IL-41 may be potential biomarker as levels correlate with MG severity

Levels decreased when symptoms steadily improved with treatment: Study

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by Andrea Lobo |

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Blood levels of interleukin-41 (IL-41) — a signaling molecule involved in immune responses — are found to be significantly elevated in people with myasthenia gravis (MG), and associated with disease severity and inflammatory markers, a study from China reports.

These findings indicate “IL-41 may be essential to the [disease] mechanism of MG and a potential biomarker for MG,” according to researchers.

The study, “Increased serum interleukin-41 correlates with disease severity in myasthenia gravis,” was published in the journal International Immunopharmacology.

MG is an autoimmune condition driven by self-reactive antibodies that target and attack proteins involved in nerve-muscle communication, most commonly acetylcholine receptors (AChRs). Impairments in nerve-muscle communication lead to the hallmark symptoms of muscle weakness and fatigue that characterize MG and that can affect the patient’s ability to see, swallow, speak, or walk.

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IL-41 is signaling molecule involved in inflammation, autoimmune responses

IL-41 is a signaling molecule involved in inflammation and autoimmune responses, and has been found to be associated with several immune diseases. It has also been shown to increase the expression, or production, of other signaling proteins involved in MG-related mechanisms.

“However, the relationship between IL-41 and MG is still unknown,” the researchers wrote.

To know more about the correlation between the level of IL-41 in the blood and MG clinical signs, as well as its association with inflammation and immune indicators, researchers in China analyzed data from 60 MG patients and 30 healthy controls.

Patients were a mean age of 54.4 years and more than half were men (55%). All had anti-AChR antibodies, and the majority had generalized MG (43 patients) — a more severe disease form characterized by widespread muscle weakness involving several muscle groups. The remaining 17 had ocular MG, a form of the disease that primarily affects the muscles controlling eye and eyelid movements.

IL-41 levels in the blood were significantly higher in MG patients than in healthy participants (82.09 vs. 77.09 picograms per milliliter, pg/mL). No differences in IL-41 levels were found between men and women, or between patients with different types of MG. Similarly, no differences in IL-41 levels were found between patients with early-onset MG and late-onset disease.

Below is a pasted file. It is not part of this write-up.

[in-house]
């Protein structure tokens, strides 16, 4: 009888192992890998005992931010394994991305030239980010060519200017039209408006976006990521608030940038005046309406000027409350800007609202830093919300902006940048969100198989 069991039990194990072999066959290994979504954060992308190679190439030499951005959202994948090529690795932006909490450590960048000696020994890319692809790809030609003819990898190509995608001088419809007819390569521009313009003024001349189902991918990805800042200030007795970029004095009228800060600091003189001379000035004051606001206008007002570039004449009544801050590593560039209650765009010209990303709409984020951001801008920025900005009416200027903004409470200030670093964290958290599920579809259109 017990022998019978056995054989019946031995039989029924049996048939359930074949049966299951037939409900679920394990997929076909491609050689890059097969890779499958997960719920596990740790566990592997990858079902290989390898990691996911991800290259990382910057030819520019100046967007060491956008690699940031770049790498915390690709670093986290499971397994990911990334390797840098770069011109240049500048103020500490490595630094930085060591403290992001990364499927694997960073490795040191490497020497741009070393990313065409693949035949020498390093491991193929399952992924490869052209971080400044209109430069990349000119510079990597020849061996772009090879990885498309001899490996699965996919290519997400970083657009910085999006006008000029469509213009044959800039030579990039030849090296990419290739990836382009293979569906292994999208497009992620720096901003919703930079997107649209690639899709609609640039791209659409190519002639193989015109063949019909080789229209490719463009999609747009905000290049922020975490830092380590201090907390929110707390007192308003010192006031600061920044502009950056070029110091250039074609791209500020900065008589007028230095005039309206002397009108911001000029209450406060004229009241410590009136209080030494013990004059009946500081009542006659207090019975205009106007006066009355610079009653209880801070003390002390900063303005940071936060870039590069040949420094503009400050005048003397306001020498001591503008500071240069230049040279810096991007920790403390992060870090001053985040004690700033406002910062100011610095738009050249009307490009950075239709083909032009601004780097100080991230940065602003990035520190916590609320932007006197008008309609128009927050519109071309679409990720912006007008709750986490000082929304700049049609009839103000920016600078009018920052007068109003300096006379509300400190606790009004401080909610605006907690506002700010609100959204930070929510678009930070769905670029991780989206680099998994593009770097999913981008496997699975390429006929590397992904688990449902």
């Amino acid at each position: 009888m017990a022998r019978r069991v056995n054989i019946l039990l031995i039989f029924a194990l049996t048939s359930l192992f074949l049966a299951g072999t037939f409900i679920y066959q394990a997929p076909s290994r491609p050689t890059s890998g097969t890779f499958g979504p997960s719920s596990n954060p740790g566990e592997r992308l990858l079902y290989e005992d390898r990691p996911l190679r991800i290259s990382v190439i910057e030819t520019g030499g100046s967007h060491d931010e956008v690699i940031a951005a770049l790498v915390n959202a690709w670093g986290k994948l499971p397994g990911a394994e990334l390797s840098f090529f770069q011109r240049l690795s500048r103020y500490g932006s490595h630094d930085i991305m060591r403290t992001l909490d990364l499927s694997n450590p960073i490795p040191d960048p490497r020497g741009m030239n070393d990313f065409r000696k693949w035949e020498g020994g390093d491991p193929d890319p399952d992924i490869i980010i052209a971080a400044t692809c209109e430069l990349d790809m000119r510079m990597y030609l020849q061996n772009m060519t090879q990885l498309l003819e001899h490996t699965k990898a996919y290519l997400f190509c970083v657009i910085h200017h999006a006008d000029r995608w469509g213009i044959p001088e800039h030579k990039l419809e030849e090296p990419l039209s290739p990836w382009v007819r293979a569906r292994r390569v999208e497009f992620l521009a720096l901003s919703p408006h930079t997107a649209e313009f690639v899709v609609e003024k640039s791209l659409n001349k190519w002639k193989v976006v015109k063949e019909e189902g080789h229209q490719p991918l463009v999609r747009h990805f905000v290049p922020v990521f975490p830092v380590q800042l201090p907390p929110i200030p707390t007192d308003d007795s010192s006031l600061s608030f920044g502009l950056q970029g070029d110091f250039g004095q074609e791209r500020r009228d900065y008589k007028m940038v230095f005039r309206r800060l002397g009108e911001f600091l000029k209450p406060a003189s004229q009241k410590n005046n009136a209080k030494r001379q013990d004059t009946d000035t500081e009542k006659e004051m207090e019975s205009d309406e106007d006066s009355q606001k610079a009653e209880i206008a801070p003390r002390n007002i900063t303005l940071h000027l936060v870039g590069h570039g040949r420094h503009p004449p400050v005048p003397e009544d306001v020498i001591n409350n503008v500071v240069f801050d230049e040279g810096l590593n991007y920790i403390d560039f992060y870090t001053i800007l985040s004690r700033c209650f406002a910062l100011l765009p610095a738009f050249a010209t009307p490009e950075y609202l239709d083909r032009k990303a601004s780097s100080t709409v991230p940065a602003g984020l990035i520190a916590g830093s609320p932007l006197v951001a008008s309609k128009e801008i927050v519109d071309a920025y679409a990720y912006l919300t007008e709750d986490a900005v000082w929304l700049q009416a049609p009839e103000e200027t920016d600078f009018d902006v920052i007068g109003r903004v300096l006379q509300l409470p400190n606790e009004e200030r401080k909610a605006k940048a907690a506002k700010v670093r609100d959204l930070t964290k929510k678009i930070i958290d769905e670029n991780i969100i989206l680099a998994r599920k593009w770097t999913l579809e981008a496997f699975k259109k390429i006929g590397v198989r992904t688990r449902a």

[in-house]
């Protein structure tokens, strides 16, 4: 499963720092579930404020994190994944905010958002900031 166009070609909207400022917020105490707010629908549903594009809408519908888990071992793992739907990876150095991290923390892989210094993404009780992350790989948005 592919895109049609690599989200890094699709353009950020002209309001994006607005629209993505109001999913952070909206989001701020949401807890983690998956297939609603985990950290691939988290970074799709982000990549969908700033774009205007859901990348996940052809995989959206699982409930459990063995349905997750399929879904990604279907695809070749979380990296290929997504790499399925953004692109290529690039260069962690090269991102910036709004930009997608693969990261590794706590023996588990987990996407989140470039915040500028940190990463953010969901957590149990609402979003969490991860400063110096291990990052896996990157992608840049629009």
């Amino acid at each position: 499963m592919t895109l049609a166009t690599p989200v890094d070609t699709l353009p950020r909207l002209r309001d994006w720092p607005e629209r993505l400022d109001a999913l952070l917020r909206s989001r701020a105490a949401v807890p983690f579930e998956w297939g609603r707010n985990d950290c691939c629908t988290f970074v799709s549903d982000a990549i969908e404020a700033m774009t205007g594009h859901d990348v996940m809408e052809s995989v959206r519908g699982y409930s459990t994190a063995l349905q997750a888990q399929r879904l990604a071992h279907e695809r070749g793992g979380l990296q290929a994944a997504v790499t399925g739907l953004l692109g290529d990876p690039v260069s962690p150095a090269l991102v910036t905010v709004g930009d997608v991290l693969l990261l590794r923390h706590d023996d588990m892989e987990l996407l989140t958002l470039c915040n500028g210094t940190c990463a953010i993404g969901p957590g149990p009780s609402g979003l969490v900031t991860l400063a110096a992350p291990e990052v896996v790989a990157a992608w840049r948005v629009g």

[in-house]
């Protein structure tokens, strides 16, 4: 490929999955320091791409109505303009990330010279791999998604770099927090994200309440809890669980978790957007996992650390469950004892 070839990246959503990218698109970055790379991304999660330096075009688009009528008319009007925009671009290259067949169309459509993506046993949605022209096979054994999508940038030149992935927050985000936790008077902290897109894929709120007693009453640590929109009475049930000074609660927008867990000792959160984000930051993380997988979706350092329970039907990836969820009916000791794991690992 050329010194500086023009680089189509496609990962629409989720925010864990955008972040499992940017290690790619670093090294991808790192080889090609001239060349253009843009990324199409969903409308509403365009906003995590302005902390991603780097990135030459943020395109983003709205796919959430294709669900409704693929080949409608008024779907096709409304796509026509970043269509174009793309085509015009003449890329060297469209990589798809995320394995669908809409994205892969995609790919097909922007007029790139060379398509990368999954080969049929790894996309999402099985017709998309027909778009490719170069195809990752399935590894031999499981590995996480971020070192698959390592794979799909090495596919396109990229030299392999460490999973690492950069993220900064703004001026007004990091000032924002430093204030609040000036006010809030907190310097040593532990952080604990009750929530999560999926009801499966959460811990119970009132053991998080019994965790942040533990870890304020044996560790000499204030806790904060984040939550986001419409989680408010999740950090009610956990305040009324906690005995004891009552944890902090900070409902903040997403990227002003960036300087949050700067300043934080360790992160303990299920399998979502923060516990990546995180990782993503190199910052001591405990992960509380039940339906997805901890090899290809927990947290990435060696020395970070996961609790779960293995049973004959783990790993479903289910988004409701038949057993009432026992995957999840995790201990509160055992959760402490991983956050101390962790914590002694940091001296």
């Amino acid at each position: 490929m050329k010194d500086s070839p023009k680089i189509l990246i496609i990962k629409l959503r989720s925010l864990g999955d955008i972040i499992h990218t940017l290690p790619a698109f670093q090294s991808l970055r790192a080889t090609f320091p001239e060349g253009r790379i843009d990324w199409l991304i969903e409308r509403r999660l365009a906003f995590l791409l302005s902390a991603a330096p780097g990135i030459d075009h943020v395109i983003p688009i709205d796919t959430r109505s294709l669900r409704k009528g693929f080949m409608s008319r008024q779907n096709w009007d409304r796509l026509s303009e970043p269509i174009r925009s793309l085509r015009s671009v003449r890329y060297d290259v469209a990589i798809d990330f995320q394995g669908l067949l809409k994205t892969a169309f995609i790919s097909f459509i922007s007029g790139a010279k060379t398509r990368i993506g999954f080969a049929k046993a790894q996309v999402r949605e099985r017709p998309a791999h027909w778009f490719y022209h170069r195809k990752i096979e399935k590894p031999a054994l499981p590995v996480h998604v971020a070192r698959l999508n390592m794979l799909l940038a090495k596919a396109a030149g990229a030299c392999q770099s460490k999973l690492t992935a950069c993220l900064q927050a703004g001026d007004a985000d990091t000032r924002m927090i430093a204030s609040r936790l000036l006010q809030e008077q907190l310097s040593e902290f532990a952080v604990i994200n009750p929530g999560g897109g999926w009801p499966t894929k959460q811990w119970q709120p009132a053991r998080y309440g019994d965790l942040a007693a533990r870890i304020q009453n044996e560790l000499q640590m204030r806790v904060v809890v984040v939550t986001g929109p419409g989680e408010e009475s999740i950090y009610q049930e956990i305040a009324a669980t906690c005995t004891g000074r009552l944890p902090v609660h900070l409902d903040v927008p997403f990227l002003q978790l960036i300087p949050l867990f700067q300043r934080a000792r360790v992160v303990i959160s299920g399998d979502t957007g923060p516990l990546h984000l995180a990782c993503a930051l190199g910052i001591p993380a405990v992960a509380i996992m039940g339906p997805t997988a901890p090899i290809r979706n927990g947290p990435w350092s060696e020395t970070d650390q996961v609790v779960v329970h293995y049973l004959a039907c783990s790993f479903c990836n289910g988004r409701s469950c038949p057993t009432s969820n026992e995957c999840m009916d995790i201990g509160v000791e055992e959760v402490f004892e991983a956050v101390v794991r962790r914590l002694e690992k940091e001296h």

However, there were differences in disease severity. Specifically, patients with moderate or severe generalized weakness, according to the MG Foundation of America (MGFA) score, had significantly higher levels of IL-41 than those with ocular MG or mild generalized weakness (88.4 vs. 79.2 pg/mL).

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IL-41 levels correlated with disease severity, inflammatory markers

The researchers also found IL-41 levels in the blood were positively correlated with measures of disease severity (MGFA and MG Activities of Daily Living scores), as well as with inflammatory markers.

When looking at patients who had been treated with Vyvgart (efgartigimod alfa-fcab), the researchers found IL-41 levels increased during the first cycle of treatment. However, from the time of disease onset, IL-41 levels significantly decreased as clinical features improved (78.3 vs. 73.4 pg/mL).

Finally, the area under the curve (AUC) was calculated for IL-41. This type of statistical analysis yields values between 0 and 1, with higher numbers indicating a greater diagnostic accuracy of IL-41 at distinguishing MG patients from controls. In this analysis, IL-41 had an AUC value of 0.63, indicating it may hold diagnostic value for MG.

“Our results showed that IL-41 was markedly elevated in MG patients and significantly associated with disease severity as well as inflammatory markers … while [it decreased] when clinical features steadily improved, suggesting that IL-41 was a valuable biomarker for MG,” the researchers wrote.

“In the future, a more in-depth understanding of the specific mechanism of IL-41 in MG is worth further research to better understand the [disease mechanisms] of MG and develop new therapeutic strategies,” they added.